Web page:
cross-references

Lesser Included Offense; Mergers and Acquisitions.

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Merger

MERGER


A merger is the joining together of two or more companies. The usual goal of a merger is to increase market share, diversify into new products or markets, gain improved efficiency, or eliminate a competitor. Mergers usually take one of three forms: one business may merge with another through purchasing its assets; the merging companies may form a completely new company that acquires the assets of both firms (a "consolidation"); or the two companies may exchange stock with each other (known as "a pooling of interests"). When the acquired company resists the merger, it is referred to as a "hostile takeover." Mergers that occur between two companies in the same industry are known as "horizontal mergers," and when one company acquires a customer or supplier it is known as a "vertical merger." When the merging companies are in two different industries, the resulting company is known as a "conglomerate."

In U.S. history, mergers have generally occurred in spurts and usually when the stock market is enjoying strong "bullish" growth. The first major merger period occurred between 1895 and 1904, when the expansion of the U.S. railroad network made it possible for firms to combine and serve a truly national market for the first time. Between 1892 and 1902 more than 2600 U.S. firms were swallowed up by mergers, and in roughly the same period the 100 largest U.S. companies used mergers to increase in size by a factor of four. In 1901 the American Can Company was formed through the merger of no less than 120 companies. The next big merger period occurred in the late 1920s, when the emergence of radio and the truck presented new opportunities to create national markets through radio advertising and local distribution.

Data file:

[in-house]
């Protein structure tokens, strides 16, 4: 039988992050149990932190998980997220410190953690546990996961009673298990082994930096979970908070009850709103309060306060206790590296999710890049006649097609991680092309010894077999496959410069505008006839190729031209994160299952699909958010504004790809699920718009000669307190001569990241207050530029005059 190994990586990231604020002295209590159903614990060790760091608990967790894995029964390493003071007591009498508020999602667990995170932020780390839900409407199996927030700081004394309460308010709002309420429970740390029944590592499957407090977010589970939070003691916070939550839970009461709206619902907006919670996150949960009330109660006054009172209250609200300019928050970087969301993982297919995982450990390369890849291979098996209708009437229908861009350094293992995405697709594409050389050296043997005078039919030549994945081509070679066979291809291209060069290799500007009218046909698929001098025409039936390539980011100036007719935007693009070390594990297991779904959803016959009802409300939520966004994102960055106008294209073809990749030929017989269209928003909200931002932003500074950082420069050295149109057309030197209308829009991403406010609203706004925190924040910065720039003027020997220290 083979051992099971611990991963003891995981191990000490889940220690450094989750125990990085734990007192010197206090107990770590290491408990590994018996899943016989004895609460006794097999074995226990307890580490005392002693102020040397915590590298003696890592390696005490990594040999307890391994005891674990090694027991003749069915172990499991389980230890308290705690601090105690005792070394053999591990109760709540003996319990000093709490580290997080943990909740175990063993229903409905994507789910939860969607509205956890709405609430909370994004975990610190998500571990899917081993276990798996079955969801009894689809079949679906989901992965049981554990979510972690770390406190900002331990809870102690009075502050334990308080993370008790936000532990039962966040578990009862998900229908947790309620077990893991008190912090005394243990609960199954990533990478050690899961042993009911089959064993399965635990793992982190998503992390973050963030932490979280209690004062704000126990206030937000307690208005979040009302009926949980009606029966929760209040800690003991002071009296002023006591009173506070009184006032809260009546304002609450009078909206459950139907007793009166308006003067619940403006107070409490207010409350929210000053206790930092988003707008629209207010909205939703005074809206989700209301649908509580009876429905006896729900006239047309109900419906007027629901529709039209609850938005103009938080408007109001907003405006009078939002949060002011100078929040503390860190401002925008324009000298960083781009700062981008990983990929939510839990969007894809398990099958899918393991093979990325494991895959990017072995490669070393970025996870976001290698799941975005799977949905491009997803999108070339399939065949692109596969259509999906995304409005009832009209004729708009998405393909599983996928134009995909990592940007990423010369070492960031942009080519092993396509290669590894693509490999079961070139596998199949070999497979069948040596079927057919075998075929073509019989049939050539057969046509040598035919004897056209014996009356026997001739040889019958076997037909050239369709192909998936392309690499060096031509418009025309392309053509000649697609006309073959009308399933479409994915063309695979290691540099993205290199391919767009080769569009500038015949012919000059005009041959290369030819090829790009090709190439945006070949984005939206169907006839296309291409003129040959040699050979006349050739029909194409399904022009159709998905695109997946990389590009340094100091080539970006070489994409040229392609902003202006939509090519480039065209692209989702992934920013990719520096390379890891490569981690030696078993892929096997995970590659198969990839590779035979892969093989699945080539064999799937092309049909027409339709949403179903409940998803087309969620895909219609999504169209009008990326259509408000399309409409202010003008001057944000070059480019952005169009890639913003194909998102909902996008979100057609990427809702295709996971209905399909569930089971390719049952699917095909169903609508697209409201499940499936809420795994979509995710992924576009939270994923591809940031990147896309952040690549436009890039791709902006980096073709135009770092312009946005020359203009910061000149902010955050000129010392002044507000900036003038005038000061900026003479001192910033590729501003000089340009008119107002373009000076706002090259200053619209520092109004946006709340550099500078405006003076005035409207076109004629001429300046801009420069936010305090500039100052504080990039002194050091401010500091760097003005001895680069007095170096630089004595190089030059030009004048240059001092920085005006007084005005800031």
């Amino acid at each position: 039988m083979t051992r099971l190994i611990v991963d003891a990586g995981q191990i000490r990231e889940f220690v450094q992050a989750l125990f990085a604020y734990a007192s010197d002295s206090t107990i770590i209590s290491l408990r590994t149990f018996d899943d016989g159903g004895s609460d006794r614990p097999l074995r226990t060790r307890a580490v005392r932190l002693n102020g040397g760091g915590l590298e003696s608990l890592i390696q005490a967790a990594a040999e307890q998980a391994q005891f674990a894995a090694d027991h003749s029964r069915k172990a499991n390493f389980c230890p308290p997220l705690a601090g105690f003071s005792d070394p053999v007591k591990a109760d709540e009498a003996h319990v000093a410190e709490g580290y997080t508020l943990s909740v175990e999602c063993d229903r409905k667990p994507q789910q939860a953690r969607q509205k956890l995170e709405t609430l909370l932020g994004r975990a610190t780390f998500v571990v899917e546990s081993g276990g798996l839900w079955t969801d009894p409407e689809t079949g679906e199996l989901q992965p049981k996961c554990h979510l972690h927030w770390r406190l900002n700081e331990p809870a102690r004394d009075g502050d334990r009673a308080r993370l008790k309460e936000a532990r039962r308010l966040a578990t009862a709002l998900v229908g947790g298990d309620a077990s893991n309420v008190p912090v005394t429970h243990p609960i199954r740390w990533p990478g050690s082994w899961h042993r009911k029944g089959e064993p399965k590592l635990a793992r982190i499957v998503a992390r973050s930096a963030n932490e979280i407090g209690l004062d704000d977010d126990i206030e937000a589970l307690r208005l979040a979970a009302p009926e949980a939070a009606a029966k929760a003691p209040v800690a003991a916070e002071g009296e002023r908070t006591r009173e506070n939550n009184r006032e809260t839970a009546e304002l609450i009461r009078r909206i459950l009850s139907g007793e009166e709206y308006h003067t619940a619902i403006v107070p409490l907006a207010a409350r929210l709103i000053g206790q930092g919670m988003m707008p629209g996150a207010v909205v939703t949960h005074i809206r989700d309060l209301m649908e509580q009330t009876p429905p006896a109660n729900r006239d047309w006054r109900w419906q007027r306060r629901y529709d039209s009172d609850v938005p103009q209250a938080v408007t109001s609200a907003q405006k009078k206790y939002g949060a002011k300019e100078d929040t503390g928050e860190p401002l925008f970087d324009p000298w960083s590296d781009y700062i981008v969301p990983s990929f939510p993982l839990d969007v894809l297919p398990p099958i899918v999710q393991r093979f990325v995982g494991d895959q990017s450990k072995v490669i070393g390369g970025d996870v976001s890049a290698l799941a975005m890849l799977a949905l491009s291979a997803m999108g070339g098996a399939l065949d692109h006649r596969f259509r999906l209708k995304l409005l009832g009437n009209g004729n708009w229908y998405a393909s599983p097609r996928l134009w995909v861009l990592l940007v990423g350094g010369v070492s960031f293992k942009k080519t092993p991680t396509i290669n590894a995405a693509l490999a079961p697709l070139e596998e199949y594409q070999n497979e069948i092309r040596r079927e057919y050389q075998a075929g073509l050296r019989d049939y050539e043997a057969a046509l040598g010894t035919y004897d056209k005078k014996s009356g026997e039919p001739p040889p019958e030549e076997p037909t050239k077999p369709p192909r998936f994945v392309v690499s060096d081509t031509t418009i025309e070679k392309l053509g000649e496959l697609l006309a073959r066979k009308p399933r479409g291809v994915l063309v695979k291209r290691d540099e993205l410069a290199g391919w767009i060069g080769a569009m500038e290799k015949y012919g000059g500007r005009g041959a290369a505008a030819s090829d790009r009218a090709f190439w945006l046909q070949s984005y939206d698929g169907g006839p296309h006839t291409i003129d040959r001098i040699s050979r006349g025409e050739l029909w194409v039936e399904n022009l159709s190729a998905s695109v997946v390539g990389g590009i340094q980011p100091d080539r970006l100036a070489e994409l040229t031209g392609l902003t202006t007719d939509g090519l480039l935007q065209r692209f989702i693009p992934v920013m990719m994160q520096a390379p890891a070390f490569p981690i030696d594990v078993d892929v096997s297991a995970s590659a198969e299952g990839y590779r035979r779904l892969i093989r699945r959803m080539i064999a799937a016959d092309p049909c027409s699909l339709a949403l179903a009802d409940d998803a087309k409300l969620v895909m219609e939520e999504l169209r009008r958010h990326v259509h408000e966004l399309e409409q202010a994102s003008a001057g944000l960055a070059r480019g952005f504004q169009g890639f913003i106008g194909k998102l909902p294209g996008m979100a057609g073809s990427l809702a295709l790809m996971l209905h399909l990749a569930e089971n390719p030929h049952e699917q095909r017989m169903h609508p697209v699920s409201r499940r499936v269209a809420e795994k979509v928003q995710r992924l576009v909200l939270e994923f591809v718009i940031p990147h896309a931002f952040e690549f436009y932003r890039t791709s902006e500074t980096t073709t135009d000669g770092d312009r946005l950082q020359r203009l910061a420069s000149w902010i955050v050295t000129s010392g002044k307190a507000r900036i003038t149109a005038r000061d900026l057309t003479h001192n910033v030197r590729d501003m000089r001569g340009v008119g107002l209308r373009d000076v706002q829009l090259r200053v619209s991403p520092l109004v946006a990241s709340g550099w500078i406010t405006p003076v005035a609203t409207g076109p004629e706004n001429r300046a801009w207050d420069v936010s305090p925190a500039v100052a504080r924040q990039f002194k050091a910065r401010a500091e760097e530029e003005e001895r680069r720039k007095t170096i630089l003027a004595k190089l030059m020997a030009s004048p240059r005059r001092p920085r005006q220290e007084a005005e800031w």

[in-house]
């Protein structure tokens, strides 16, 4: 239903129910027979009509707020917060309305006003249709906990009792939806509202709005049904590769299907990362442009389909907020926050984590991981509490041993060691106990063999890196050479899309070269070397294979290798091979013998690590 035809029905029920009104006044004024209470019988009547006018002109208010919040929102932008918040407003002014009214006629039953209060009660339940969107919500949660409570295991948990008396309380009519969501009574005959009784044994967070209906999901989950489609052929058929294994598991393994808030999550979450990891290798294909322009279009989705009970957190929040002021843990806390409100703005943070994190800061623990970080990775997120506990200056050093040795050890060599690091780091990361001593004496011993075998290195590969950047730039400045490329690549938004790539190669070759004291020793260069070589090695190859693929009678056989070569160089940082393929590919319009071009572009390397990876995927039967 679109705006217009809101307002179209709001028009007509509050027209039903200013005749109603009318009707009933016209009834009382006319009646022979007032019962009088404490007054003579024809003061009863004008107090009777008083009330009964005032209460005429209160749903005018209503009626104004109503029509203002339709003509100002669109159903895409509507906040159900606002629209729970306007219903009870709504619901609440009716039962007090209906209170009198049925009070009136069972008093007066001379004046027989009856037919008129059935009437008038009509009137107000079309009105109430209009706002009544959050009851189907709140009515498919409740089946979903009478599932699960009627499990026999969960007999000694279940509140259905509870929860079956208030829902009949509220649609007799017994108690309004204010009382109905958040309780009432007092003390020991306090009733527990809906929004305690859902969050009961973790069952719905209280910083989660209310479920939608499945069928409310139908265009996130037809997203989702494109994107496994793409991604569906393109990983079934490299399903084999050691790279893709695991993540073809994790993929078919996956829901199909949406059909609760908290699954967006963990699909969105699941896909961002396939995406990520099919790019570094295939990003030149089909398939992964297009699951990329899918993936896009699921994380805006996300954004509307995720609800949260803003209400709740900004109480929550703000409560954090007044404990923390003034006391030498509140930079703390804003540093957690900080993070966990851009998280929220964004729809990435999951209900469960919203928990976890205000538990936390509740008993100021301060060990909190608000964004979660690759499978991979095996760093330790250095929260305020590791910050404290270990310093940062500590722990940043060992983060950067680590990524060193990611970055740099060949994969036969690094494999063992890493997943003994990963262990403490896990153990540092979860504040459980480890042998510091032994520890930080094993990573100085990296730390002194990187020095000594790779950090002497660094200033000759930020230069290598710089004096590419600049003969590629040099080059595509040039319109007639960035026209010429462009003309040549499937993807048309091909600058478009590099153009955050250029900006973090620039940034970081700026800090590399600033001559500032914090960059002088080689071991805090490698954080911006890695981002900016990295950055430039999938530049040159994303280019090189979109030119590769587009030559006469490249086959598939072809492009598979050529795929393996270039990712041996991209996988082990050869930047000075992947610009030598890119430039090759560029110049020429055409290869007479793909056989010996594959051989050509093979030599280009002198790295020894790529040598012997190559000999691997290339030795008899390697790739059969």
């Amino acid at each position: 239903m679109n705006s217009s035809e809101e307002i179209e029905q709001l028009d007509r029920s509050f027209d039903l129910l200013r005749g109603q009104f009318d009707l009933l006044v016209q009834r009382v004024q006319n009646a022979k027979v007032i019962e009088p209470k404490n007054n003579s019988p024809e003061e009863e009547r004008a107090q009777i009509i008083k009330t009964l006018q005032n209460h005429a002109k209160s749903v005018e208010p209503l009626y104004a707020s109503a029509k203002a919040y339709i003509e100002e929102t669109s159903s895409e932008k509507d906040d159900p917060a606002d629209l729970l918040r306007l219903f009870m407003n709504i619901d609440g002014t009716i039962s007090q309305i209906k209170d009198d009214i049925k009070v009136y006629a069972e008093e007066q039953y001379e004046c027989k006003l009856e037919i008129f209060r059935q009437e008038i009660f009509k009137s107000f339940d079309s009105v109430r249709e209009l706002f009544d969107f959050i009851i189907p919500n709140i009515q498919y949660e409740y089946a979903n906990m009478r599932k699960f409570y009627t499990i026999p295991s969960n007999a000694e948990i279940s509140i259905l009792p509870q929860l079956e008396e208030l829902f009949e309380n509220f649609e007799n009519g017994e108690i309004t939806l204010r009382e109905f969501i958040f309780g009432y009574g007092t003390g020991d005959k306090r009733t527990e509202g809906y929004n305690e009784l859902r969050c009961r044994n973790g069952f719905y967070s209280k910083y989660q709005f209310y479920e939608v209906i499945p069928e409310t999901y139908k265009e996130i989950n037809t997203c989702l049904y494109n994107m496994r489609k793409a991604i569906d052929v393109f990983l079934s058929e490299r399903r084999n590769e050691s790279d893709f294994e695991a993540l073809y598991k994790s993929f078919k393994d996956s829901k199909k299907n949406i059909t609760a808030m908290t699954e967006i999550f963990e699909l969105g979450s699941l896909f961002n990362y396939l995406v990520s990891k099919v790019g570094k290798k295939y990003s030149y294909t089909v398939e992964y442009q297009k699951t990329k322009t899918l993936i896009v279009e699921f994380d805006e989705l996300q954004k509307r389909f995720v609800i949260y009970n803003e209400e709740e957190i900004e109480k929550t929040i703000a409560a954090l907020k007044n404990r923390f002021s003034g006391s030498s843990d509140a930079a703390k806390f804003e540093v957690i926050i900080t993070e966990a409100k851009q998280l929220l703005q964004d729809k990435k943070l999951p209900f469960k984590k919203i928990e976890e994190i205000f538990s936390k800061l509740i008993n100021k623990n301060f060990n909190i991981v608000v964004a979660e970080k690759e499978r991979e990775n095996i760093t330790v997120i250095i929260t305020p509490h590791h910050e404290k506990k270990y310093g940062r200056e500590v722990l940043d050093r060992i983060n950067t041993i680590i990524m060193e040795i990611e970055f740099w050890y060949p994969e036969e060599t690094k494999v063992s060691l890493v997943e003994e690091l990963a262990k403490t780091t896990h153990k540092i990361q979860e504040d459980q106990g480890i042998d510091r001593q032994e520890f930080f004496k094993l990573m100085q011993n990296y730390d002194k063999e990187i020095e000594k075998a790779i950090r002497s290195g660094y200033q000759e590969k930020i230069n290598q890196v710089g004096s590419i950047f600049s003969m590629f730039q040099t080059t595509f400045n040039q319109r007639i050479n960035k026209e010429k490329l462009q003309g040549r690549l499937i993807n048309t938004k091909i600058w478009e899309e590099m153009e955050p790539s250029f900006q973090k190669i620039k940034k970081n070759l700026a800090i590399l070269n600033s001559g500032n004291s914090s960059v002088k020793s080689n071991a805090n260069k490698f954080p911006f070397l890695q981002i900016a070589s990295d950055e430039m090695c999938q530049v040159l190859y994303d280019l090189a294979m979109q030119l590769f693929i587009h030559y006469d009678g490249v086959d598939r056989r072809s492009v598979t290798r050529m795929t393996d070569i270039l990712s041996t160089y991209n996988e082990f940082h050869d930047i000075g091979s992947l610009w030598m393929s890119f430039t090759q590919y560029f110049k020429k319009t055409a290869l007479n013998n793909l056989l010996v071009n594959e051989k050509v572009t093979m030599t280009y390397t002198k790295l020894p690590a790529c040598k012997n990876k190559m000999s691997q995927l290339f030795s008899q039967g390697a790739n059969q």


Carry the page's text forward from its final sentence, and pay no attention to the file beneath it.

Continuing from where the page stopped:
The merger boom of the 1960s peaked in 1968, when the 200 largest U.S. corporations acquired 1.6 percent of the entire manufacturing assets in the U.S. economy. Because of the federal government's successful attempts to prevent companies from forming monopolies many of the mergers of the 1960s took the form of conglomerates. A fourth period of intense merger activity began in the early 1980s and continued into the 1990s. The driving force behind these mergers were technological advances, global competition, and the deregulation of industries, such as the airline industry, that had once been closely supervised by the federal government.

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merger

merg·er / ˈmərjər/ • n. a combination of two things, esp. companies, into one: a merger between two supermarket chains | local companies ripe for merger or acquisition.

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merger

mergerbludger, grudger, nudger, trudger •indulger •blunger, conjure, expunger, plunger, sponger •astrologer, mythologer •tanager • onager • massager • potager •merger, perjure, purger, scourger, urger, verdure, verger